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Vandalism halts town’s urban gardeners amid safety fear

    by Andrea Kirk  
       
   

HORNSEA’S urban gardening has come to an abrupt end after a spate of what is believed to be vandalism aimed at the group’s renovated areas. Plants have been pulled out and some destroyed along with tab tins for cigarette ends provided by Hornsea Urban Gardeners (HUG).

Now HUG group leader June Greensmith says she has reluctantly pulled the plug on the project amid concerns for volunteers’ safety only weeks after the urban gardening army made a positive impression on the town.

The group of volunteer gardeners ramped up their tidying and planting in the run up to the Tour de Yorkshire coming through Hornsea in May, which helped to secure the recently announced best dressed town win.

However, last Saturday, August 4, members became aware of vandalism to the Morrow Avenue garden the Gazette had only photographed in full bloom weeks before. The final straw came on Monday, when the Market Cross on Southgate which HUG had planted and weeded, also suffered vandalism. “I am sure you are now all aware of the vandalism to the Morrow Avenue sunken garden on Friday night. Unfortunately, I also have to report that Southgate Medieval Cross has been vandalised, not sure exactly when, I discovered today plants have been pulled and some destroyed,” said June Greensmith on the group’s Facebook page.

To add insult to injury tins painted by HUG members and placed in areas for cigarette ends were also stolen or destroyed. Someone had cut the tie wraps and squashed the tins and put the cigarette ends in the bin as an act of vandalism. “This, together with the continued theft and destruction of the tab tins provided by HUG at various locations on Newbegin, has meant HUG has had to make a difficult but necessary decision. The continued destruction of HUG property and projects by persons unknown, and the to-date inability of the police in bringing person or persons to account, I have no choice but to abandon any HUG projects being undertaken in a public place for the safety of the volunteers,” said Mrs Greensmith.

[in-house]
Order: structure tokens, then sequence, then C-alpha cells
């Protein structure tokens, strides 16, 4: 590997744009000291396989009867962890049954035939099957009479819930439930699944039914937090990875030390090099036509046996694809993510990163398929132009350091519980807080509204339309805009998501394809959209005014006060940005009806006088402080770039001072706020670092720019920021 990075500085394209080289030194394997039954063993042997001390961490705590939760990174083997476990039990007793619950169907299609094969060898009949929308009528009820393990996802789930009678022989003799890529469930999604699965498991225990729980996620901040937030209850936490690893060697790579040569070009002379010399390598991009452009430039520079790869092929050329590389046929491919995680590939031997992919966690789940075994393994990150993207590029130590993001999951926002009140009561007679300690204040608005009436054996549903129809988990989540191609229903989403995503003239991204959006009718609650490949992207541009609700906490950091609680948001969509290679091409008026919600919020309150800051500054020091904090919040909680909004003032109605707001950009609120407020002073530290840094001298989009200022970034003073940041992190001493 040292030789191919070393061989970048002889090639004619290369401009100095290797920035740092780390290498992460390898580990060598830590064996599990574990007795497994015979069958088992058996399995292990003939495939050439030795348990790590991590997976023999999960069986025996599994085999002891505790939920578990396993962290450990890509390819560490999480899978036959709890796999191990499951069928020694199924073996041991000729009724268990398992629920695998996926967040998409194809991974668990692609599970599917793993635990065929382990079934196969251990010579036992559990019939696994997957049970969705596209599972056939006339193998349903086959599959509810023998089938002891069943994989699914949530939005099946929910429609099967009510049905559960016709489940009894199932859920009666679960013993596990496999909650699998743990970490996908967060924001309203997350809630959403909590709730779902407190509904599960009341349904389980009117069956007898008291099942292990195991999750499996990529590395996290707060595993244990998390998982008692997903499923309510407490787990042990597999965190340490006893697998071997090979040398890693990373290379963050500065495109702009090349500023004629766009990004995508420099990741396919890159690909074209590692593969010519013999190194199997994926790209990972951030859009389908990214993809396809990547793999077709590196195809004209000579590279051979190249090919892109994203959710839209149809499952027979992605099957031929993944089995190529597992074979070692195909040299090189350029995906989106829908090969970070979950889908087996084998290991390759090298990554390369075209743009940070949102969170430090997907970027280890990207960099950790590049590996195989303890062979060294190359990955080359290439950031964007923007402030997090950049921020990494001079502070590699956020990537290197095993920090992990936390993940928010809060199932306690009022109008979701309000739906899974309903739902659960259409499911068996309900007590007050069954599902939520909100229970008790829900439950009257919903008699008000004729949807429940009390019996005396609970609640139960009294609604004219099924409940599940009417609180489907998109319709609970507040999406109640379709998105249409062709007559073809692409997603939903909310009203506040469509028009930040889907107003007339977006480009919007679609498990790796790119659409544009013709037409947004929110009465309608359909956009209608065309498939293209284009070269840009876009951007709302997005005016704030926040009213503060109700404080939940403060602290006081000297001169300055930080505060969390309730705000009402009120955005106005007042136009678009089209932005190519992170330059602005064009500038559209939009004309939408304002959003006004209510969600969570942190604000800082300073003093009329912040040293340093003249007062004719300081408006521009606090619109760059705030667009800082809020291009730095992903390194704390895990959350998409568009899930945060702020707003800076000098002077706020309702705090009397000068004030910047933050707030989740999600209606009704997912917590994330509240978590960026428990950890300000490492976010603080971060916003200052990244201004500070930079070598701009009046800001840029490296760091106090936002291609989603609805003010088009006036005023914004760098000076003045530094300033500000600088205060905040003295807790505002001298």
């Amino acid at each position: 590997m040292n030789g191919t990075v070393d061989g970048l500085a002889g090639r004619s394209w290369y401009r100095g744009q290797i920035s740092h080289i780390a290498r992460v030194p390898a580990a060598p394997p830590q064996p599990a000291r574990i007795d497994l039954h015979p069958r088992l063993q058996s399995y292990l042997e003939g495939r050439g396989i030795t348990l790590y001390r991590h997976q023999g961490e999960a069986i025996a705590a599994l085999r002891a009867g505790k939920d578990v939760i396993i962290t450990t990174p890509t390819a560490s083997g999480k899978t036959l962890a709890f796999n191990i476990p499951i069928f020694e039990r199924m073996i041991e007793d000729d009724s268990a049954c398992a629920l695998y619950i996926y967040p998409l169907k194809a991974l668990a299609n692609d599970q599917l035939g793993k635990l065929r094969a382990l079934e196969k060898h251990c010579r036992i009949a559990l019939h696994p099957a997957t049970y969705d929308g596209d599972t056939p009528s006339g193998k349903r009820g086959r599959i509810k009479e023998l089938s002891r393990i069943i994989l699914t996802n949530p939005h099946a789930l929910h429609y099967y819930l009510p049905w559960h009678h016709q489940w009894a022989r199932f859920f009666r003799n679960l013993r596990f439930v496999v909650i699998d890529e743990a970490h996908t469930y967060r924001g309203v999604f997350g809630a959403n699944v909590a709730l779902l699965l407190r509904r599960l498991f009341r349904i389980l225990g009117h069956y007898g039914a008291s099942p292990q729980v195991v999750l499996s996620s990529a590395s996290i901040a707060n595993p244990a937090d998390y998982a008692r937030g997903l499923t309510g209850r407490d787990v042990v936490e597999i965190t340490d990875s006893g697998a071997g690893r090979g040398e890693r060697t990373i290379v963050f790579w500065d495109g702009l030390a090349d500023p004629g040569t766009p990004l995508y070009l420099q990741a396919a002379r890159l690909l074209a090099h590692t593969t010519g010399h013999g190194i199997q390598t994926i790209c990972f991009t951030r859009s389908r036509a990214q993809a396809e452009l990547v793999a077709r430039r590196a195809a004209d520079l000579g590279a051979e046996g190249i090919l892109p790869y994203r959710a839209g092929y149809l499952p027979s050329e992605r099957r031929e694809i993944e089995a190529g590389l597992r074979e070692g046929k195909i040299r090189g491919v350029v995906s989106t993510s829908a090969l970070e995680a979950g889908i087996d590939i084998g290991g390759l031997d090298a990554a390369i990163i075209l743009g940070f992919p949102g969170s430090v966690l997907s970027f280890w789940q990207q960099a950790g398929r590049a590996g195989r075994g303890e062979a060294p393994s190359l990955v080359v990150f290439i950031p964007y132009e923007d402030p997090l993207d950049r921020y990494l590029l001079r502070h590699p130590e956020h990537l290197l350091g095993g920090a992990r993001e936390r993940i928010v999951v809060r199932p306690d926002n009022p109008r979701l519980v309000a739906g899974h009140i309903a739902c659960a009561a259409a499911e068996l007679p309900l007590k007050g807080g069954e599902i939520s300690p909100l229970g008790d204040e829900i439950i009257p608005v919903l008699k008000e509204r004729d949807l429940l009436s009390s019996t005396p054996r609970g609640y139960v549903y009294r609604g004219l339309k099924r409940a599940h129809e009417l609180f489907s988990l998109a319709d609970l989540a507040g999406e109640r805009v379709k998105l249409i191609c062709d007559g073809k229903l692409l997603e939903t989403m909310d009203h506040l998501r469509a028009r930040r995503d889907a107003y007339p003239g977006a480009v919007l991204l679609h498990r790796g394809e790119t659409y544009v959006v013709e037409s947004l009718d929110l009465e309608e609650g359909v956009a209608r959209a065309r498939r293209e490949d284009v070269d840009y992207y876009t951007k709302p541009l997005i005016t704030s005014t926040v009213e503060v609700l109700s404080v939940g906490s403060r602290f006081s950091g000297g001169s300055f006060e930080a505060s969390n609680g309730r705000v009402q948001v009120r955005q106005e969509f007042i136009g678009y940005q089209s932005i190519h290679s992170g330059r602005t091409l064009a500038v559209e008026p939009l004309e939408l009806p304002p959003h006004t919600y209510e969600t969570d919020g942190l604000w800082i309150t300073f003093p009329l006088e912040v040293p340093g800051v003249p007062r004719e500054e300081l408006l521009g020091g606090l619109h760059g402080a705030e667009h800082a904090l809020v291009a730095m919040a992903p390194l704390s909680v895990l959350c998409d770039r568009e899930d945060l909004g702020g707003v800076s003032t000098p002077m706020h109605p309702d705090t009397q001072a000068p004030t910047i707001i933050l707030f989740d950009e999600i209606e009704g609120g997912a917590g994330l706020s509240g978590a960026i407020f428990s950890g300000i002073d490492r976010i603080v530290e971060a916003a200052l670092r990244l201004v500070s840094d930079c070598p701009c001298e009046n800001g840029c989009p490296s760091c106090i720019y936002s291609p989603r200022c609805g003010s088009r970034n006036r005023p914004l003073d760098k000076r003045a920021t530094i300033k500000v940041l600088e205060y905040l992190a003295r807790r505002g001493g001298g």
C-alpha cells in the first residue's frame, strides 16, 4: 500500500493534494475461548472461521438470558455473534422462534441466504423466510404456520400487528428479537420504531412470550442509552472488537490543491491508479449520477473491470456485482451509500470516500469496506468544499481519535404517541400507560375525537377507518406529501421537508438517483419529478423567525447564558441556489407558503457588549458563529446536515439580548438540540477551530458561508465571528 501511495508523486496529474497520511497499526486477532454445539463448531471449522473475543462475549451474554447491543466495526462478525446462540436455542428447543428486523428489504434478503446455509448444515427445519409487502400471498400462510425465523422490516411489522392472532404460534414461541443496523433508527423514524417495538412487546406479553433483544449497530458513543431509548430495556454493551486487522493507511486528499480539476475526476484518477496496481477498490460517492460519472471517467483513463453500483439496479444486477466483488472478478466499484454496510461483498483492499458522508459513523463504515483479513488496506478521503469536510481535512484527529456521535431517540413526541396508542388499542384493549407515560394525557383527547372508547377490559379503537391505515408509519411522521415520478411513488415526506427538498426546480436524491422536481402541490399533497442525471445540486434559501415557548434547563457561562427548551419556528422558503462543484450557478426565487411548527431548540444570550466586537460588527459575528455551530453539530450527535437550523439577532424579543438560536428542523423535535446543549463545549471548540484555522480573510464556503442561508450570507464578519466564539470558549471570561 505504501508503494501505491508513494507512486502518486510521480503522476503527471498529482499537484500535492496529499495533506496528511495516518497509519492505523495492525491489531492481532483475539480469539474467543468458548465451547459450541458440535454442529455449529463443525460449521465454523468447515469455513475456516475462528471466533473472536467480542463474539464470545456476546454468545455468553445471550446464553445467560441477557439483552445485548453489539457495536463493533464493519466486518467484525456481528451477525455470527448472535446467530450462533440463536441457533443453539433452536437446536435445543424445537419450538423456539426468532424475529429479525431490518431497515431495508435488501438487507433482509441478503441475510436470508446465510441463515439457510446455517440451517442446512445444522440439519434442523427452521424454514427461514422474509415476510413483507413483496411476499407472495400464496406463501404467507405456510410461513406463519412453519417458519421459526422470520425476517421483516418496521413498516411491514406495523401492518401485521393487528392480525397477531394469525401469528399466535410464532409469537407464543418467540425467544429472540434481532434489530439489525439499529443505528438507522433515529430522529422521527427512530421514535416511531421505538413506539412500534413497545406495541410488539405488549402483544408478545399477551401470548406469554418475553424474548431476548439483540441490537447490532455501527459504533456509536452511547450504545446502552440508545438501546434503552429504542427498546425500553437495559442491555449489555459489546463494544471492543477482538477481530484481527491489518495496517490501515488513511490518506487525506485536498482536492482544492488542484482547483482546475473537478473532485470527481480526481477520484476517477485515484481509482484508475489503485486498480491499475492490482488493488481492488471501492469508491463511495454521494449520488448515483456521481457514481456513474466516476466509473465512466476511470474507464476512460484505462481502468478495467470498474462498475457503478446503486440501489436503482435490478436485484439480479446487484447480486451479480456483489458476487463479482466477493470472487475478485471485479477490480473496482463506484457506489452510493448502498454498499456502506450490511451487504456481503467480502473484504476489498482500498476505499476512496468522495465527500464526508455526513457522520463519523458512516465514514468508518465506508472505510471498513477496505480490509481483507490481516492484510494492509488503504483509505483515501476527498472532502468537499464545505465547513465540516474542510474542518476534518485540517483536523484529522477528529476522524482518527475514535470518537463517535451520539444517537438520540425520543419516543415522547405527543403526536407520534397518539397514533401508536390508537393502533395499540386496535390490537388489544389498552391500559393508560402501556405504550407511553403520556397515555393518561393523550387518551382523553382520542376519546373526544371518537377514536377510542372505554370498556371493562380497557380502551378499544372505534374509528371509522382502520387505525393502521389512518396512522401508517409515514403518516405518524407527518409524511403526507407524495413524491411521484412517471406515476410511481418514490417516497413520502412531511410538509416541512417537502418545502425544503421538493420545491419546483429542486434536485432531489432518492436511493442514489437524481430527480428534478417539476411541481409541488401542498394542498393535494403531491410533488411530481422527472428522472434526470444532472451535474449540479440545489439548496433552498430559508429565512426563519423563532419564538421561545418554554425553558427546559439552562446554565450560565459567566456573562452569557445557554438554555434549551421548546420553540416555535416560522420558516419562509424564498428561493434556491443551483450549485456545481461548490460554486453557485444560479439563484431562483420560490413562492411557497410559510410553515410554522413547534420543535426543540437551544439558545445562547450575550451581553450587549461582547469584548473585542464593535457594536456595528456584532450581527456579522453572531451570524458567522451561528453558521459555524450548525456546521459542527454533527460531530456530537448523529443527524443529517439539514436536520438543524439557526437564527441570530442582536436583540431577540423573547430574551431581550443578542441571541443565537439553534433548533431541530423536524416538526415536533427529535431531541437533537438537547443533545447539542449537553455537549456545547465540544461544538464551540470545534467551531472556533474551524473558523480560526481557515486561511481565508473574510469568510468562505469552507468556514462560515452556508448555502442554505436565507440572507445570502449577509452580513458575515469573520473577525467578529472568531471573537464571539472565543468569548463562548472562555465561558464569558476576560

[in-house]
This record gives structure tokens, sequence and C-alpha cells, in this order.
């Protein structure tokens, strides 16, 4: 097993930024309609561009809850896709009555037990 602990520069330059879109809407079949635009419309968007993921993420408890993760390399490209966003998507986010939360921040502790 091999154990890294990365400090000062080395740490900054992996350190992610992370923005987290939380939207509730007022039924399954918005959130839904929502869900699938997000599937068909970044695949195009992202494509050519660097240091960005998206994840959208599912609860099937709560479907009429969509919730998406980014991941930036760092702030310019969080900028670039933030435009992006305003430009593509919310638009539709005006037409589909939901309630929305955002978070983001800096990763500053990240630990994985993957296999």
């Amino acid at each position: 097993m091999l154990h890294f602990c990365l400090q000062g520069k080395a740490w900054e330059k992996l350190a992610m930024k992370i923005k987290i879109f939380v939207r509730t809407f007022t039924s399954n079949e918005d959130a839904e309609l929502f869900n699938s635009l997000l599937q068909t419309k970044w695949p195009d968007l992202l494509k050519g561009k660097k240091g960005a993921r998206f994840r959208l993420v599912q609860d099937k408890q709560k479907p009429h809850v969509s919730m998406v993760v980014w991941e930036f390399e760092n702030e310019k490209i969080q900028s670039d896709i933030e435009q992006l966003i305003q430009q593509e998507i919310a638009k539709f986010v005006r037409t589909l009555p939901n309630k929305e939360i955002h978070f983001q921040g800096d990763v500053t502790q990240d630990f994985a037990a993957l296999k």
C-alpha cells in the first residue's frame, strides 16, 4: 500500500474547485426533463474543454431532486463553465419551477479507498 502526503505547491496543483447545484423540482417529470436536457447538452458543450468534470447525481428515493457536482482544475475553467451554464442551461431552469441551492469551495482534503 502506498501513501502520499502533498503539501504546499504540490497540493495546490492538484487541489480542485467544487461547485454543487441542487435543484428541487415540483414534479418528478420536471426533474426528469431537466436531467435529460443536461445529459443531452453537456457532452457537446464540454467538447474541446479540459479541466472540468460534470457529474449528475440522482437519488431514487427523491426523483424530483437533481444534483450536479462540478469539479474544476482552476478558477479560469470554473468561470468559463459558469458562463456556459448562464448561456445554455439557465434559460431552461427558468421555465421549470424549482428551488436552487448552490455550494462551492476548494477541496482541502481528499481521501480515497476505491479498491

HUG has confirmed this will include the two vandalised garden areas, the tab tins, and the sweeping and general tidying of areas around the town they carry out on a frequent basis.

Mrs Greensmith added: “I believe we have shown the people of Hornsea what can be done by committed volunteers to improve Hornsea, but I have to consider their wellbeing. In short, their safety comes first, and whilst someone is causing such wanton destruction by targeting HUG I cannot put the volunteers in any danger.”

She said the group will continue to be available to work with other voluntary groups and in partnership with Hornsea School and Language College, Hornsea Community Primary School, Hornsea Inshore Rescue, St Nicolas Church and other projects as required.

“I would like to take this opportunity to thank everyone who has supported HUG and promise we may be down right now, but we are not out. We will overcome this setback,” she said.

Hornsea Town Council had recently agreed to work with HUG as they had done previously with Hornsea in Bloom.

Speaking on behalf of Hornsea Town Council, town clerk, Joanna Richardson said: “Hornsea Town Council is concerned to hear about any vandalism in the town, including recently at Morrow Avenue and Southgate. The Southgate Cross was tended for many years by the Hornsea in Bloom volunteers and in more recent times by HUG. It is a huge shame for our town that these areas have been desecrated and extremely distressing for those who have given their time and efforts over previous years and more recently - hopefully the perpetrator(s) can be identified and brought to justice as soon as possible.”

 
         
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